Barrick makes hostile bid for Newmont Mining Corp.
Barrick Gold has made a hostile bid to acquire Newmont Mining and create the world’s largest gold producer by offering $17.8 billion for the company in all share deal.
The offer raises the potential for a three-way fight between some of the world’s largest gold miners, and comes after Newmont’s chief executive blasted talks about a takeover as a “desperate” and “bizarre” move by Barrick, Fortune reported.
Barrick said it’s offering “at market” valuation of 2.5694 a share for each Newmont share. That implies that it’s valuing Newmont at $17.8 billion and $33.50 a share, an 8 percent discount to Friday’s close.
The bid, if completed, would likely derail Newmont’s own $10 billion takeover of rival Goldcorp, announced last month, putting a big question mark over the future of three large gold miners. It would also put an end to years of on-again, off-again talks to merge Barrick and Newmont, the latest of which collapsed in 2014.
“It’s a desperate and bizarre attempt to muddle up our deal,” Newmont CEO Gary Goldberg said before Barrick’s announcement. “And it’s certainly not the sort of behavior that will appeal to investors who want to invest in serious, well-run companies.”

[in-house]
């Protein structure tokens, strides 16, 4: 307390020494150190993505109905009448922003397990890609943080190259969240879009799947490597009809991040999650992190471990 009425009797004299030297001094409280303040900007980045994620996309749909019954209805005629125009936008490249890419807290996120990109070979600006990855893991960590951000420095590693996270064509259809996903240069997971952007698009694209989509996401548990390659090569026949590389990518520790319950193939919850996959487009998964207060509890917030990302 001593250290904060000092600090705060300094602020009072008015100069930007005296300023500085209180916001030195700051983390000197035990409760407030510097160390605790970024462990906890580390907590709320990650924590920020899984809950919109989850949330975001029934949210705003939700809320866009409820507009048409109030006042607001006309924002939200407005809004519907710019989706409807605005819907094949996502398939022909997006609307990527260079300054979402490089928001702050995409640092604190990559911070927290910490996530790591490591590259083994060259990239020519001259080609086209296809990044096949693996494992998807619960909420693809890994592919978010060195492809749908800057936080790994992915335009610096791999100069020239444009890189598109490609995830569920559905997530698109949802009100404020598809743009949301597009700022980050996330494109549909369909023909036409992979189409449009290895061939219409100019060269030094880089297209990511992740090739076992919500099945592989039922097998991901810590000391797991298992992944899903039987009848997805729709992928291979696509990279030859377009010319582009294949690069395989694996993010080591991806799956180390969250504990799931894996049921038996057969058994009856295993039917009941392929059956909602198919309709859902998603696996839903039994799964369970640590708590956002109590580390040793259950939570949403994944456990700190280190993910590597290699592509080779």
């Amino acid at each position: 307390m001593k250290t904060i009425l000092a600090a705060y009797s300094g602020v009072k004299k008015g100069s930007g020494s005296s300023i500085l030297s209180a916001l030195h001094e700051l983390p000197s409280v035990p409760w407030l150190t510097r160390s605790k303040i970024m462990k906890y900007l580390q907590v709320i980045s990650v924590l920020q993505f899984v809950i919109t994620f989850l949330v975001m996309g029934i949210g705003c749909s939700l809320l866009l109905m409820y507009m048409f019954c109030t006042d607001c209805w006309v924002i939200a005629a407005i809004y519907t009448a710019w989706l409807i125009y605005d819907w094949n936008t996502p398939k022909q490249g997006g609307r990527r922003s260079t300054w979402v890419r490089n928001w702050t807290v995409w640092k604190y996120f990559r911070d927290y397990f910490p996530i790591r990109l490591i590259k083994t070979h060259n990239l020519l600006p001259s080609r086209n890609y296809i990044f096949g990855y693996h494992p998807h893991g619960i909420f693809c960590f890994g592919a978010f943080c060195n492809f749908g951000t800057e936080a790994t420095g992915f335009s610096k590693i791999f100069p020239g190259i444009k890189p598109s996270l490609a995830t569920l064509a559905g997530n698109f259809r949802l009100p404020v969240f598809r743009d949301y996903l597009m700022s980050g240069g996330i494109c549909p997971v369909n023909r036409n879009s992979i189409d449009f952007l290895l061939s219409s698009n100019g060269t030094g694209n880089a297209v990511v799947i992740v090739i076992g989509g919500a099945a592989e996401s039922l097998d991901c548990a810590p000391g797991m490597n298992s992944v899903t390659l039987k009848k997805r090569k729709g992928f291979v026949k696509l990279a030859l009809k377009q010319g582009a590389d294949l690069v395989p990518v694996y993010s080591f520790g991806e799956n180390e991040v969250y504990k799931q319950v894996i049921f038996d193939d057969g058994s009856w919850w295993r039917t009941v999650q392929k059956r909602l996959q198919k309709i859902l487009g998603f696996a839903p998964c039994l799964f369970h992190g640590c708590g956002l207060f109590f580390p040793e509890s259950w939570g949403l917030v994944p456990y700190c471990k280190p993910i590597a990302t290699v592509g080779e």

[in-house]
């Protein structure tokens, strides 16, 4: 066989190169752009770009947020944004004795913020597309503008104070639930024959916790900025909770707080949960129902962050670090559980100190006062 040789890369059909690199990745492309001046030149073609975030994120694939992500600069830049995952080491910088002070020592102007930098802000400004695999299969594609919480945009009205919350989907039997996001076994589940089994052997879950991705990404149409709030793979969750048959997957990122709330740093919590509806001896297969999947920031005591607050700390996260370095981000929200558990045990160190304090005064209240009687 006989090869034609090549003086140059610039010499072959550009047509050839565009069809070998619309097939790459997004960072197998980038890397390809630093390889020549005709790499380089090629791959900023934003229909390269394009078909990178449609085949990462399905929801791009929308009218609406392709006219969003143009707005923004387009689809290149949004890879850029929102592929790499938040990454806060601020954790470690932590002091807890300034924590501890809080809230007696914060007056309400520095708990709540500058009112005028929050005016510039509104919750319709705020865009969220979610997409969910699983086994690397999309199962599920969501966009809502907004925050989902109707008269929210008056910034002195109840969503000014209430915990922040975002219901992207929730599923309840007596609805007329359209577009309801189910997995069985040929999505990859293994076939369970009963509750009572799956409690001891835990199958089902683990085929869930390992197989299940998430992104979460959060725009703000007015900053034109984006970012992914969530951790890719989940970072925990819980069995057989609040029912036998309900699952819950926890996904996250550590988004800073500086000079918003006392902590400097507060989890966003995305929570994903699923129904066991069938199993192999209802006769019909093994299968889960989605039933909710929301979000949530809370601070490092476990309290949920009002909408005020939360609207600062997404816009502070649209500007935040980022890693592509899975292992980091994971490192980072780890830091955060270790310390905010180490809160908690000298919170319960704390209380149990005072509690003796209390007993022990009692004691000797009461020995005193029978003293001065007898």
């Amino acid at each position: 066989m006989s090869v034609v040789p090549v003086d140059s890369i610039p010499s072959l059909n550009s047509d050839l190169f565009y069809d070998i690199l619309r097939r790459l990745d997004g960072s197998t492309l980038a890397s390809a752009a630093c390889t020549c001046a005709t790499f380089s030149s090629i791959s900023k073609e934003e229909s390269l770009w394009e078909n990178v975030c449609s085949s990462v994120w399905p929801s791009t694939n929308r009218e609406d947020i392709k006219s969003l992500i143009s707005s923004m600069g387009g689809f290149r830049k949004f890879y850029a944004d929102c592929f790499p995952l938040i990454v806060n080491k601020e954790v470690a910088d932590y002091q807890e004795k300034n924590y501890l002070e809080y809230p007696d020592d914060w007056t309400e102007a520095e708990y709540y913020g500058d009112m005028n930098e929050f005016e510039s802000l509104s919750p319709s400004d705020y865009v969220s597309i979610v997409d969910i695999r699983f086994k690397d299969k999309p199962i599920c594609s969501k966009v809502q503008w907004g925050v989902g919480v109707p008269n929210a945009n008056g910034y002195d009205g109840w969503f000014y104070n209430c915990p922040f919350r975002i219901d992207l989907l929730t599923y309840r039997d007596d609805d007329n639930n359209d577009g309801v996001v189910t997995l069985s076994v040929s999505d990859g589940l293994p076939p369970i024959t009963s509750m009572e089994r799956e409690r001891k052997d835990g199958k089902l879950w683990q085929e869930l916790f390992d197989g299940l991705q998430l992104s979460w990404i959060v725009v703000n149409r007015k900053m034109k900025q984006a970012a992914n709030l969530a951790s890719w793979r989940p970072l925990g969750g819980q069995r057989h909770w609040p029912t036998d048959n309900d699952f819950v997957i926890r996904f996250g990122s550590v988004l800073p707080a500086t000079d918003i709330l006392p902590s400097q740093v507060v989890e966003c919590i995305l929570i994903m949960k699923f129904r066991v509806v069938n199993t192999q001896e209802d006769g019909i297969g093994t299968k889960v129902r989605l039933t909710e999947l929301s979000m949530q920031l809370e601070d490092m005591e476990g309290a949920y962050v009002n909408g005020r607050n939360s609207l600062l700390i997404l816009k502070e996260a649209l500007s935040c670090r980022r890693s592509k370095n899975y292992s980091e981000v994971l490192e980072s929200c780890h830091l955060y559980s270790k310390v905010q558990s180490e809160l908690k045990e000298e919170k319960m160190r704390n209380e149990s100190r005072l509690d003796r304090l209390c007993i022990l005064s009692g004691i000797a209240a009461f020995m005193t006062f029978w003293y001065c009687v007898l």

In an unusual step early in a takeover attempt, Barrick released a public letter to the board of Newmont with details of its proposal, urging them to support it.
A key part of Barrick’s quest for Newmont are its adjoining assets in Nevada. The two companies have talked about how some sort of “ unification” of their operations could benefit them.
In a press release Newmont said, it “has a long history of evaluating potential transactions, and undertakes robust analysis and diligence on a continuous basis of acquisition opportunities in the interests of creating long-term shareholder value. Newmont has previously reviewed and rejected potential combinations with each of Barrick and Randgold Resources Ltd., prior to their merger. Newmont’s proposed combination with Goldcorp represents the best opportunity to create optimal value for Newmont’s shareholders and other stakeholders.”
“There is no other transaction in our industry that can create better value for shareholders and other stakeholders than a business combination between Newmont and Barrick,” John Thornton, the executive chairman at Barrick, wrote to Newmont’s board. “The market reaction to date to your Goldcorp transaction suggests that investors do not endorse your rationale.”